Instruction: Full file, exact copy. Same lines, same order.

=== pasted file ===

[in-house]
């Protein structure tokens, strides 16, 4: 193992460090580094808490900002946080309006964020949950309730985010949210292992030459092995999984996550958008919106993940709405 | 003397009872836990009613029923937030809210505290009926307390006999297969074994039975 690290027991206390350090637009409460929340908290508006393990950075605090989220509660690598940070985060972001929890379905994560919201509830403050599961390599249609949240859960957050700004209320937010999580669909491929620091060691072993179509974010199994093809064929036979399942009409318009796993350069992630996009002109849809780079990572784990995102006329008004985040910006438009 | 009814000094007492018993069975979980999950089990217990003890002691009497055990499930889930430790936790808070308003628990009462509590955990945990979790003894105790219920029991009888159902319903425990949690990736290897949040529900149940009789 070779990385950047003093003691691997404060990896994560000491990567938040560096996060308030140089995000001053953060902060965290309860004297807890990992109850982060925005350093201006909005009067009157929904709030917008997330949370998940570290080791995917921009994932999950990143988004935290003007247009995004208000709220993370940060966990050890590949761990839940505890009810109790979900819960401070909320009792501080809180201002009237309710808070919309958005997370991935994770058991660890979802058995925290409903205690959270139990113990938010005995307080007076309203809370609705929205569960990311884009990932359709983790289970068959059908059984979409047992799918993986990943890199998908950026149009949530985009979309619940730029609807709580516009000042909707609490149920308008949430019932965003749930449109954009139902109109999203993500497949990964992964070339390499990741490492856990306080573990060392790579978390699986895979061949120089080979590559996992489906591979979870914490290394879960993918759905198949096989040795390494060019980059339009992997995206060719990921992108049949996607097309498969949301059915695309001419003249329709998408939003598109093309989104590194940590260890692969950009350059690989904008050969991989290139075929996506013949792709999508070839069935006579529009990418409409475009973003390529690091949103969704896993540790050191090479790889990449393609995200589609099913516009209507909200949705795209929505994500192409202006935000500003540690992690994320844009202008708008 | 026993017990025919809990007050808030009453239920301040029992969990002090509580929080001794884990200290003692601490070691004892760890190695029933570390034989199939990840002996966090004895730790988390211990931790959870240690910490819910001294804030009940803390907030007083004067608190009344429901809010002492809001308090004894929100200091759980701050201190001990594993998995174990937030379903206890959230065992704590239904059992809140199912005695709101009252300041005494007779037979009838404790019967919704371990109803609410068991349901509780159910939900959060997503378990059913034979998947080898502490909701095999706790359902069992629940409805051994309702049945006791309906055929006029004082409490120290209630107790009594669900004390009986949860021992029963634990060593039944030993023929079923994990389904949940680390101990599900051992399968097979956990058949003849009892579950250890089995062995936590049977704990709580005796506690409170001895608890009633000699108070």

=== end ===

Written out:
[in-house]
């Protein structure tokens, strides 16, 4: 193992460090580094808490900002946080309006964020949950309730985010949210292992030459092995999984996550958008919106993940709405 | 003397009872836990009613029923937030809210505290009926307390006999297969074994039975 690290027991206390350090637009409460929340908290508006393990950075605090989220509660690598940070985060972001929890379905994560919201509830403050599961390599249609949240859960957050700004209320937010999580669909491929620091060691072993179509974010199994093809064929036979399942009409318009796993350069992630996009002109849809780079990572784990995102006329008004985040910006438009 | 009814000094007492018993069975979980999950089990217990003890002691009497055990499930889930430790936790808070308003628990009462509590955990945990979790003894105790219920029991009888159902319903425990949690990736290897949040529900149940009789 070779990385950047003093003691691997404060990896994560000491990567938040560096996060308030140089995000001053953060902060965290309860004297807890990992109850982060925005350093201006909005009067009157929904709030917008997330949370998940570290080791995917921009994932999950990143988004935290003007247009995004208000709220993370940060966990050890590949761990839940505890009810109790979900819960401070909320009792501080809180201002009237309710808070919309958005997370991935994770058991660890979802058995925290409903205690959270139990113990938010005995307080007076309203809370609705929205569960990311884009990932359709983790289970068959059908059984979409047992799918993986990943890199998908950026149009949530985009979309619940730029609807709580516009000042909707609490149920308008949430019932965003749930449109954009139902109109999203993500497949990964992964070339390499990741490492856990306080573990060392790579978390699986895979061949120089080979590559996992489906591979979870914490290394879960993918759905198949096989040795390494060019980059339009992997995206060719990921992108049949996607097309498969949301059915695309001419003249329709998408939003598109093309989104590194940590260890692969950009350059690989904008050969991989290139075929996506013949792709999508070839069935006579529009990418409409475009973003390529690091949103969704896993540790050191090479790889990449393609995200589609099913516009209507909200949705795209929505994500192409202006935000500003540690992690994320844009202008708008 | 026993017990025919809990007050808030009453239920301040029992969990002090509580929080001794884990200290003692601490070691004892760890190695029933570390034989199939990840002996966090004895730790988390211990931790959870240690910490819910001294804030009940803390907030007083004067608190009344429901809010002492809001308090004894929100200091759980701050201190001990594993998995174990937030379903206890959230065992704590239904059992809140199912005695709101009252300041005494007779037979009838404790019967919704371990109803609410068991349901509780159910939900959060997503378990059913034979998947080898502490909701095999706790359902069992629940409805051994309702049945006791309906055929006029004082409490120290209630107790009594669900004390009986949860021992029963634990060593039944030993023929079923994990389904949940680390101990599900051992399968097979956990058949003849009892579950250890089995062995936590049977704990709580005796506690409170001895608890009633000699108070």